A Guide To Burning Wood
Soft or Hardwood?
Traditionally hardwoods - Oak, Sycamore, Ash - have been considered better as fuel than softwoods - Larch, Spruce, Douglas Fir. The reason is that hardwood is denser, so an identical sized hardwood log actually contains more carbon, provides more heat and burns longer.
The truth is both are good fuels. A kilogram of softwood can have the same calorific value as a kilogram of hardwood. You will need a greater volume of softwood logs to get the same energy, because they have a lower density, but they are generally cheaper. If you have room to store more logs and you don’t mind re-filling your stove a little more often then softwood could be for you.
Wet or Dry?
The most important measure for wood fuel quality is moisture content.
Burning wet wood with more than 25% moisture content creates corrosive smoke and tar that can damage flue linings and cause chimney fires - it is not GREEN! Dry wood produces little smoke, low tar deposits, and high efficiency heat output, especially when burnt in a modern appliance able to efficiently burn combustion gases.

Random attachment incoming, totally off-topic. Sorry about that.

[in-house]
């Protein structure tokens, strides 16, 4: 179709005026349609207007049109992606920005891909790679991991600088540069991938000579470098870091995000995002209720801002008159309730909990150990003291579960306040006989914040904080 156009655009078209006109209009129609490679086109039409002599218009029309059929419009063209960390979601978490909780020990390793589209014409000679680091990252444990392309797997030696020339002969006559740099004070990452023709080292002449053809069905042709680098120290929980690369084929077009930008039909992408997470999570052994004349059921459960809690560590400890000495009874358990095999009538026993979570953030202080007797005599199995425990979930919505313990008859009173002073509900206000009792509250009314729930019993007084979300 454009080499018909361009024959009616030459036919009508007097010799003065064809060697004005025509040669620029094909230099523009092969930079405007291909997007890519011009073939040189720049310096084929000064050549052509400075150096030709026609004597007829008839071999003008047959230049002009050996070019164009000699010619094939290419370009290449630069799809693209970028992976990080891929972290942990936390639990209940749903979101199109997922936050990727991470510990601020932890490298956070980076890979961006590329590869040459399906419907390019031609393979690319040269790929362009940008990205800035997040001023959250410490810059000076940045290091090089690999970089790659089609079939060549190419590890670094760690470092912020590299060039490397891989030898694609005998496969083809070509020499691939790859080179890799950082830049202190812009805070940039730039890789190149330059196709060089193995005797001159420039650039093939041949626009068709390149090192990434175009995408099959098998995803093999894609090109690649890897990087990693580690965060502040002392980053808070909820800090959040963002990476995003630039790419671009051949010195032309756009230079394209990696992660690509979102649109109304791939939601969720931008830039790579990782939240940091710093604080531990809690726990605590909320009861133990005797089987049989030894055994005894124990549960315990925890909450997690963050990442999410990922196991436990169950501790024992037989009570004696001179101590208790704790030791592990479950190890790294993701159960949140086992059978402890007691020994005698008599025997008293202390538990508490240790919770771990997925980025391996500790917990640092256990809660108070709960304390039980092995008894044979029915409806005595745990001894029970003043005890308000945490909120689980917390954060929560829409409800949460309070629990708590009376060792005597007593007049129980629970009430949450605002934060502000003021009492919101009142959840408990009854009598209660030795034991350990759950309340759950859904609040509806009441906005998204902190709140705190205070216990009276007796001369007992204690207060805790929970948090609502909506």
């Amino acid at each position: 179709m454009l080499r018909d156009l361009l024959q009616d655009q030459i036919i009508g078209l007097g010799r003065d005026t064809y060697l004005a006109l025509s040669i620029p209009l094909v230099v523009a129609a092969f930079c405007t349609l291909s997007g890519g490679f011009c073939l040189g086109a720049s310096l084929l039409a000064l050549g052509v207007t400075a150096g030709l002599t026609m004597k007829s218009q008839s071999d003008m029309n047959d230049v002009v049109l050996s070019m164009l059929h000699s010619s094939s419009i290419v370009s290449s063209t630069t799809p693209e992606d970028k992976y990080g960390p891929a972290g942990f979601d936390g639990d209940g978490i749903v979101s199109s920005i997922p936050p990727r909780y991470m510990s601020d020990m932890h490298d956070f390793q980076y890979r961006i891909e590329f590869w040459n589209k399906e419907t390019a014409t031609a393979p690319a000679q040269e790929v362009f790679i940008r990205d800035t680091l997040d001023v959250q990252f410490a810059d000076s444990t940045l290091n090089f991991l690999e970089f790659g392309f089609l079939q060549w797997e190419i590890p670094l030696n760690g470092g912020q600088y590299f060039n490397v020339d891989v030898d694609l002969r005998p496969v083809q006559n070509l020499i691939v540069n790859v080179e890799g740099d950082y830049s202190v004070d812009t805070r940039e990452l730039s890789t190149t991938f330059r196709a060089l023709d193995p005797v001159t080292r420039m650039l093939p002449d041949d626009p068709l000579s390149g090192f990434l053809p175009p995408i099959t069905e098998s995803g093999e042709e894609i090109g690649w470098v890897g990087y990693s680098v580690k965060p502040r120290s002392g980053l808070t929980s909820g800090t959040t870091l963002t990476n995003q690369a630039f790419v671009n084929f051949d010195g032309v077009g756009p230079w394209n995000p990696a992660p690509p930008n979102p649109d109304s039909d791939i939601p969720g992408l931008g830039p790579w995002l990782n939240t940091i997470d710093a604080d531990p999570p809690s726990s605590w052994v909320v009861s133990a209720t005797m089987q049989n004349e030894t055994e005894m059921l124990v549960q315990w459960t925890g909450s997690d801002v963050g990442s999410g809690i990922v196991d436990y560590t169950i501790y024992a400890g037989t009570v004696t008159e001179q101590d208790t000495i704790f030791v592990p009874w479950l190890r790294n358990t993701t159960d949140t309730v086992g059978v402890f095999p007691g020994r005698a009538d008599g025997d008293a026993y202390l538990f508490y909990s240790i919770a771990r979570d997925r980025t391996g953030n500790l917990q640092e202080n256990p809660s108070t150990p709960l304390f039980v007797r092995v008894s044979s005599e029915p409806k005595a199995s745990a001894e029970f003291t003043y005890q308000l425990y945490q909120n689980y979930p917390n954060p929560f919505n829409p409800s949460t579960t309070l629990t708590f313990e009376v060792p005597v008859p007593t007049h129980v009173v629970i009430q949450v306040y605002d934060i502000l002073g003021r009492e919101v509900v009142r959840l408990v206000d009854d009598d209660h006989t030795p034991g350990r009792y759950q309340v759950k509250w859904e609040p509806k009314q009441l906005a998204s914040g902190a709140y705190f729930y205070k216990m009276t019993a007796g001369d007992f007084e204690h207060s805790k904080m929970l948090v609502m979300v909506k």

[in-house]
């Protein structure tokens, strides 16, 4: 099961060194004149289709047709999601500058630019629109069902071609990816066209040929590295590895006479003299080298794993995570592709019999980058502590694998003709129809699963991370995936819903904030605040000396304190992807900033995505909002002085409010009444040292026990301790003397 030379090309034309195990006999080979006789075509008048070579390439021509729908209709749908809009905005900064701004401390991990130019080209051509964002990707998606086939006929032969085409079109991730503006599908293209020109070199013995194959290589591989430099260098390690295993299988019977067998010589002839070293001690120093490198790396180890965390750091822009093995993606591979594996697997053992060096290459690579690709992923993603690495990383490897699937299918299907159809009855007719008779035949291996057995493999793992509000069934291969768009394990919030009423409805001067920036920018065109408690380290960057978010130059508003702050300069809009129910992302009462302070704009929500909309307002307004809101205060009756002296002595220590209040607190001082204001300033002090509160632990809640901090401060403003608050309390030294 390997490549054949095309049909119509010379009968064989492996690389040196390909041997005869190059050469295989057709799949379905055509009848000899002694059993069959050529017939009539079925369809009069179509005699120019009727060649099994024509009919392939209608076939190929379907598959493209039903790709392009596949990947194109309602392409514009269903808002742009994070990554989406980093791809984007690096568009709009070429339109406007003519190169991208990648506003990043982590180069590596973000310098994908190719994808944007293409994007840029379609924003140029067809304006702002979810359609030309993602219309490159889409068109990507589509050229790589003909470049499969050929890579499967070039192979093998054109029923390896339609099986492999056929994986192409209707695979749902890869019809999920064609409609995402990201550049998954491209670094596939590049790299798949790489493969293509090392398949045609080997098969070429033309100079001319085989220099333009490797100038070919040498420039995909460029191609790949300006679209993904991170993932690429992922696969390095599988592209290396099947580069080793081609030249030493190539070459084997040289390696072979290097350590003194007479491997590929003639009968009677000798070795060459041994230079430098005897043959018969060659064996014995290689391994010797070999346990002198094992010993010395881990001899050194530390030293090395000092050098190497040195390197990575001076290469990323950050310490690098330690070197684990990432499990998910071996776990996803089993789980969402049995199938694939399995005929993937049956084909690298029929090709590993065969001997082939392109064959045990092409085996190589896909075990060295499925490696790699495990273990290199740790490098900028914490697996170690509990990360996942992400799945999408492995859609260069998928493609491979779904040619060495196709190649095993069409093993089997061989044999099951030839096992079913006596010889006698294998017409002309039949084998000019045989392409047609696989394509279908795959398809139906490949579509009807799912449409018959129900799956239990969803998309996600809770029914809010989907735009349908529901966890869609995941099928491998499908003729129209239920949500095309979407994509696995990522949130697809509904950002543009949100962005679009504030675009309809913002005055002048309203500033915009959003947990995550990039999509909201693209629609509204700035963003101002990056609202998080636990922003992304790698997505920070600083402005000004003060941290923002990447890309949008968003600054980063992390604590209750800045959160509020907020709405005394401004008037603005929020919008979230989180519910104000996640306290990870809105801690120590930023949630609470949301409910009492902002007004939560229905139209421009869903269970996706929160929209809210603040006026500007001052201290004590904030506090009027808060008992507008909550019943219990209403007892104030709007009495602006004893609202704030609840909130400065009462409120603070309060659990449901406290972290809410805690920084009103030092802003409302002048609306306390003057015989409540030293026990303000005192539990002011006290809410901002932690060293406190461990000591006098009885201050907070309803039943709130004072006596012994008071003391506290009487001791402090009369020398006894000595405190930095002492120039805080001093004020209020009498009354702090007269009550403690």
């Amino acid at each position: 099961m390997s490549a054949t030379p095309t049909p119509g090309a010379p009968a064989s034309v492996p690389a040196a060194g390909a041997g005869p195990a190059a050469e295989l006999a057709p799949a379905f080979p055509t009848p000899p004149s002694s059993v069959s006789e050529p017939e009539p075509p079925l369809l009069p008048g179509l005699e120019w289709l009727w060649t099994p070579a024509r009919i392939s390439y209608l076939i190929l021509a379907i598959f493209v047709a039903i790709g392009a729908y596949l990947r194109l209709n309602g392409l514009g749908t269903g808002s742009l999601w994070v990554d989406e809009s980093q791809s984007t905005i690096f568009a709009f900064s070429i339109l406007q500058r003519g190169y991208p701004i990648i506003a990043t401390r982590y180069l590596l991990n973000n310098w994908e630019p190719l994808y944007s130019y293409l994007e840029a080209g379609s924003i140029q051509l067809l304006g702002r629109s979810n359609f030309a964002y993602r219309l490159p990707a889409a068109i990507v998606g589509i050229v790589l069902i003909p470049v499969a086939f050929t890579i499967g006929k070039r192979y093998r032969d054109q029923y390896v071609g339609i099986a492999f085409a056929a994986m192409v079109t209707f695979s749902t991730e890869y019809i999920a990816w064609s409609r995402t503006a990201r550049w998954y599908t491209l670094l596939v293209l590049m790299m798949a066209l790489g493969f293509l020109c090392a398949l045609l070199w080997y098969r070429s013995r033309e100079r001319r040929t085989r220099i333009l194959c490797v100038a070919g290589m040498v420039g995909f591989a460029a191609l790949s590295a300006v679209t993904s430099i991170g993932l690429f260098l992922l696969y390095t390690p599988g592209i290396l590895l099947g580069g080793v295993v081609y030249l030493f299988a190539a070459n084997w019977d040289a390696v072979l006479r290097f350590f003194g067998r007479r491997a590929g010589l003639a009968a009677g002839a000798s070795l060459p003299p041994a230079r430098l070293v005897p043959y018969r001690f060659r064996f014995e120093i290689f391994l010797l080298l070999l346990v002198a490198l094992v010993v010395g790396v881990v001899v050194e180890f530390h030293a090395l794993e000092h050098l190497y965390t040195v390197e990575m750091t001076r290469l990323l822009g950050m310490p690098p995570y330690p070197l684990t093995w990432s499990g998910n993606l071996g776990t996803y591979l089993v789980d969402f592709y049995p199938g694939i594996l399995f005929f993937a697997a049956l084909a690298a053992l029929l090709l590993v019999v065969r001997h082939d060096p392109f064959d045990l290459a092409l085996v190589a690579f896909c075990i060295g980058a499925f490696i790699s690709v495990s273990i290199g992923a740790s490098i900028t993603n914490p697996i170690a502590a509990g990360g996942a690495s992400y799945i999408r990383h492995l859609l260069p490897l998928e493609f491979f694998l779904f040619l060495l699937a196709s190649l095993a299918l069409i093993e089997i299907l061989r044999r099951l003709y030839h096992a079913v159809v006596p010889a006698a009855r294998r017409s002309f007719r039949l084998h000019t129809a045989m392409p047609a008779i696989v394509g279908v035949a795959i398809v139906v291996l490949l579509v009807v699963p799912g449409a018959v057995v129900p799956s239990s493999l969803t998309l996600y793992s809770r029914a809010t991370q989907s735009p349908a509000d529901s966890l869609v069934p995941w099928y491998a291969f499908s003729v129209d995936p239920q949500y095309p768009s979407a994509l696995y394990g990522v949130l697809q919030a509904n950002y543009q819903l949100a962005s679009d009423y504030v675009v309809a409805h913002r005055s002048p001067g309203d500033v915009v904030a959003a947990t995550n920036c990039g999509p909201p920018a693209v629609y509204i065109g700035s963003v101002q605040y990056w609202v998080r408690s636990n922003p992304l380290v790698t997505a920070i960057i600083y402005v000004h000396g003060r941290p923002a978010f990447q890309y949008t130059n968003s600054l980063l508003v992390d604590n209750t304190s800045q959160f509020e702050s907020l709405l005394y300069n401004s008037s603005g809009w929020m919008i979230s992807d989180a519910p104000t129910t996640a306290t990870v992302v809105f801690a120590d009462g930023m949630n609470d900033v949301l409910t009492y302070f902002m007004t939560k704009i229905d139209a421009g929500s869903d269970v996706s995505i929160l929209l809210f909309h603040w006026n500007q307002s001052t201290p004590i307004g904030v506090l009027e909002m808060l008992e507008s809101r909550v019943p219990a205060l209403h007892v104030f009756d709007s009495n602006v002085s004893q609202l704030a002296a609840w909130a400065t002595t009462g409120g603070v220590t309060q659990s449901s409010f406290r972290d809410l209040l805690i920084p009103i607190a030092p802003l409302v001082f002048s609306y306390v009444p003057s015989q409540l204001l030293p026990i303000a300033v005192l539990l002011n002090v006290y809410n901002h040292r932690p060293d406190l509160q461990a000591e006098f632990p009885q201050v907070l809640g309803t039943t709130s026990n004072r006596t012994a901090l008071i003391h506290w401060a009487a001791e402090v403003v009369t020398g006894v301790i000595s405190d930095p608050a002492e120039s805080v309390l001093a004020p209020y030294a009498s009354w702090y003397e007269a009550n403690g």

Wood for Burning - Seasoning
One of the most common mistakes people make is to burn green, non-seasoned wood. Green wood can contain up to 75% moisture, a figure that has a considerable effect on the calorific value of the wood, since part of the heat released is used to evaporate the water content and is then dispersed into the flue along with the water vapour produced.
Wood for burning in a wood stove must first be seasoned for a period of about 18-24 months, so as to reduce its moisture content to 15-20%. This clearly increases the price of the wood due to storage prior to sale but without such seasoning a significantly greater amount of timber will need to be burnt to get a similar heat output as seasoned wood.